A man who was once seen as a genteel Southerner defending the “honor” of the Confederacy but who secretly lived lavishly on other people’s money now faces the next 19 years in a federal prison cell — possibly in solitary confinement.
The first jolt for 65-year-old Ron Wilson — former national leader of the southern heritage group Sons of Confederate Veterans (SCV) — may have come when he walked into a packed courtroom in Greenville, S.C., yesterday to be sentenced for the $57.4 million silver bullion Ponzi scheme he operated for more than a decade. There were so many victims who wanted to address the court that a lottery had to be held to determine who could speak, according to media accounts. Many of his 800 identified victims expect to get very little restitution, saying their lives are forever ruined by the swindle Wilson carried out.
The next shock when the judge gave Wilson the maximum sentence under federal guidelines.
Wilson, whose full birth name is Ronnie Gene Wilson, agreed to a plea bargain in July, pleading guilty to two counts of mail fraud and promising to testify before a grand jury looking for hidden assets and possible co-conspirators and in any resulting future trials.
Now, it appears that Wilson didn’t carry out the scheme singlehandedly. A co-defendant, Wallace Lindsey Howell, 60, of Mauldin, S.C., was arrested in mid-October on related conspiracy charges and is awaiting trial. It was apparently Wilson’s cooperation that led U.S. Secret Service investigators to Howell.
For his own part, Wilson admitted that from January 2001 to March of this year, he and his company, Atlantic Bullion & Coin (AB&C), stole nearly $60 million from hapless investors who included two family members. “I took from my brother and from my daughter,” Wilson admitted to the court, according to the Anderson, S.C., Independent Mail. “I am extremely sorry for what I have done. My conscience is clearer now than it has been in years,” the confessed con man added.
U.S. District Judge J. Michelle Childs, guided by a recommended sentencing range of 188 to 235 months, chose the maximum. The judge said she had read hundreds of statements from his victims and concluded he was “a man who preyed on the elderly, and was cruel, heartless and without conscience,” the Anderson newspaper reported.
A year after launching his Ponzi scheme in 2001, Wilson became the controversial commander-in-chief of the SCV, the largest Southern heritage group in the United States. In that post, which he held from 2002 to 2004, Wilson was closely linked to prominent racists, including white supremacist attorney and one-time SCV official Kirk Lyons, and presided over the expulsion of several hundred SCV members who had protested open racism in the group’s ranks.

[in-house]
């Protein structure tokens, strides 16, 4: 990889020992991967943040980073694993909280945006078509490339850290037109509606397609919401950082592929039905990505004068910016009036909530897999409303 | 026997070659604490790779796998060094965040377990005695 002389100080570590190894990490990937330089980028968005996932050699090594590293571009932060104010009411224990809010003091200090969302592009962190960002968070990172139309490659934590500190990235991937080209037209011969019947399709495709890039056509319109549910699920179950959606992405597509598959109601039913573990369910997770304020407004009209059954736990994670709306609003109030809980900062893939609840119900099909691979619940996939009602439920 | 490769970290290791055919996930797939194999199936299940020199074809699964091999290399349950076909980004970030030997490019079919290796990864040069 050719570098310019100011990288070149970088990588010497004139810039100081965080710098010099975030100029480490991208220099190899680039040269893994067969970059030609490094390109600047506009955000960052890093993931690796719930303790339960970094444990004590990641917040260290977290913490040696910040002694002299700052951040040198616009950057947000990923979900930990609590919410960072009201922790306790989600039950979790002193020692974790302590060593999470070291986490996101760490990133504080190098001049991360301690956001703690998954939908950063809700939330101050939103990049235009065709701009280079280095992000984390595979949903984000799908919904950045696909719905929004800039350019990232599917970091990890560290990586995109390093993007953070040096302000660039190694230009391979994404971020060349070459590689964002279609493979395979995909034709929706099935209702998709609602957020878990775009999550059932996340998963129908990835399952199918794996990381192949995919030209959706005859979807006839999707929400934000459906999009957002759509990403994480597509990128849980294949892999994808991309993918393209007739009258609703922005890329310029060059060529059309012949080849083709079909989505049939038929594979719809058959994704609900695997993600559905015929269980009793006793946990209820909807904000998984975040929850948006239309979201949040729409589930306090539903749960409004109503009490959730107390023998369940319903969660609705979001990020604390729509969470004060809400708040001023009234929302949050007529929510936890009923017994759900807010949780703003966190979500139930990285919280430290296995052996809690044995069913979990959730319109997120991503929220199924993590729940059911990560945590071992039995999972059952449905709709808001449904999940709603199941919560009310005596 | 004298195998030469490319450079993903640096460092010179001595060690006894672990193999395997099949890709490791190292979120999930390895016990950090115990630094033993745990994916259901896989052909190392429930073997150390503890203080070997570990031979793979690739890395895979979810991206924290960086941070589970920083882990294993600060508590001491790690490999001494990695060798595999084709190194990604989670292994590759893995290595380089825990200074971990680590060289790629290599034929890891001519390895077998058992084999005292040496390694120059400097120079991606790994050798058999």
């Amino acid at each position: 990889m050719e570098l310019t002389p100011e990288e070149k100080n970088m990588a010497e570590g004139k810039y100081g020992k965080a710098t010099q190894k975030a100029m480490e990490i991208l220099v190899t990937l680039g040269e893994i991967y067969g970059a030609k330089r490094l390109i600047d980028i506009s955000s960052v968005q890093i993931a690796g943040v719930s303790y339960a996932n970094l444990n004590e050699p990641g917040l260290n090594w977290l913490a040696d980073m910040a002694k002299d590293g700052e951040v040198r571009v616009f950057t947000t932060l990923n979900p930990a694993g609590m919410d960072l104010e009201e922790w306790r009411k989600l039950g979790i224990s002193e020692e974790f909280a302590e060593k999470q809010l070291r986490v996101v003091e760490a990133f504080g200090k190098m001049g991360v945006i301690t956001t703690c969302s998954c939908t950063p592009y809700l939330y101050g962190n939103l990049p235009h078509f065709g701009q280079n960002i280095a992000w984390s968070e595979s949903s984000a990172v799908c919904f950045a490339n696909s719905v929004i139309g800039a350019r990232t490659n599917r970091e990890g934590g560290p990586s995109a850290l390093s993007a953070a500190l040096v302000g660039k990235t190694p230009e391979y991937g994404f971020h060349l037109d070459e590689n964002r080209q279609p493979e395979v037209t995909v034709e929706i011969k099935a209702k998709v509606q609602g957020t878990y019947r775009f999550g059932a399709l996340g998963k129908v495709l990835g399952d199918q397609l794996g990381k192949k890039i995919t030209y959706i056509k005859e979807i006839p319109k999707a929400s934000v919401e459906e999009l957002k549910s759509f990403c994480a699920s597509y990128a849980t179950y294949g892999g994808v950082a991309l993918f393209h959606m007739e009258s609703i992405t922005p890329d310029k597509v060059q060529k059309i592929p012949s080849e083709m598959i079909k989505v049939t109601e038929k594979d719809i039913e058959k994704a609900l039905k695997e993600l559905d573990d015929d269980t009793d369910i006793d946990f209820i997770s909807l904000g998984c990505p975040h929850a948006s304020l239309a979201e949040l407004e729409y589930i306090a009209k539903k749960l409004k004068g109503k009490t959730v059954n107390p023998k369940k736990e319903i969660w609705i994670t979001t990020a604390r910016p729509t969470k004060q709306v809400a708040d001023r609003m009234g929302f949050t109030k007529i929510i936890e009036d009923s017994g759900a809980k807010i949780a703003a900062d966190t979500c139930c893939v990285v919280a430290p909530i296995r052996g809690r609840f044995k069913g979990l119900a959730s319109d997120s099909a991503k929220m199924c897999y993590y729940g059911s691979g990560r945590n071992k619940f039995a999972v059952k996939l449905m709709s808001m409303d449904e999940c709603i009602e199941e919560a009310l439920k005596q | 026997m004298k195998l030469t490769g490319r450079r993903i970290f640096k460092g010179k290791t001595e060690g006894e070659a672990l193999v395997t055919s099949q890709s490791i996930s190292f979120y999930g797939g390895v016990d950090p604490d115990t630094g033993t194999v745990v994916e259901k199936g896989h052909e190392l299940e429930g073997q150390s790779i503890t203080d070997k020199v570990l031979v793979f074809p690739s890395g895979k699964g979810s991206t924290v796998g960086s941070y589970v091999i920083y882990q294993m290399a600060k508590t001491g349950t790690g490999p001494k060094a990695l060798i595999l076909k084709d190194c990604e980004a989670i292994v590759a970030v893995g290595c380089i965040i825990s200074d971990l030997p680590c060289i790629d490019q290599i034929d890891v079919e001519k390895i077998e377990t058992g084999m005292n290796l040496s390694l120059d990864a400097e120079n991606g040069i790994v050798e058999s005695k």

The current leaders of the SCV did not immediately respond to an E-mail request from Hatewatch for comment on their fallen former commander.
Court filings don’t indicate if Wilson met or lured any of his eventual customers through his connections with the SCV. Wilson also is a former member of the League of the South and the Council of Conservative Citizens, both identified as hate groups. (The League of the South seeks a second secession and a country ruled by religious “Anglo-Celts,” meaning white people; the Council of Conservative Citizens opposes “all efforts to mix the races of mankind” and has referred to black people as a “retrograde species of humanity.”)
Wilson’s public life didn’t end there. In 2005, over the objections of the state’s superintendent of education, Wilson, then an Anderson County Council member, was elected to serve on the South Carolina Board of Education, weighing in on in the approval of textbooks and curriculum for the state’s public school students.
Meanwhile, at his Greenville-based business, Wilson told customers to give him their money so he could wisely invest in silver on their behalf — silver that he claimed was being held in a depository in Delaware. Charging documents say AB&C “did not purchase silver in sufficient quantities” to match his investors’ funds and “did not have silver holdings at a depository in Delaware.” As a further part of his rip-off, Wilson “created fraudulent account statements showing that [his] clients owned large quantities of silver when, in fact, no silver had been purchased” on their behalf.
The Ponzi aspect of the swindle came when AB&C “used monies supplied by later clients to pay earlier clients” who were seeking to liquidate all or a portion of what they thought was their silver holdings. “It was further part of the scheme and artifice that Ronnie Gene Wilson converted client funds to his own use to support a lavish lifestyle,” according to a criminal information filed on April 11.
The federal charges were based on the fact that Wilson used the U.S. mail to exchange documents with two of his customers who lived in Louisville, Ky., and Acton, Mass., but aren’t otherwise publicly identified.
With the filing of the criminal case, the U.S. government moved to seek forfeiture from Wilson of 11 pieces of real property, a collection of 55 firearms, six vehicles, $292,994 in cash and a banking account; miscellaneous coins and bars, and 13 pieces of artwork or sculptures found at Wilson’s residences in Easley, S.C. The forfeiture process, once completed, will be used to pay back a small amount of restitution to the victims. The pending case against Howell also seeks forfeiture of property.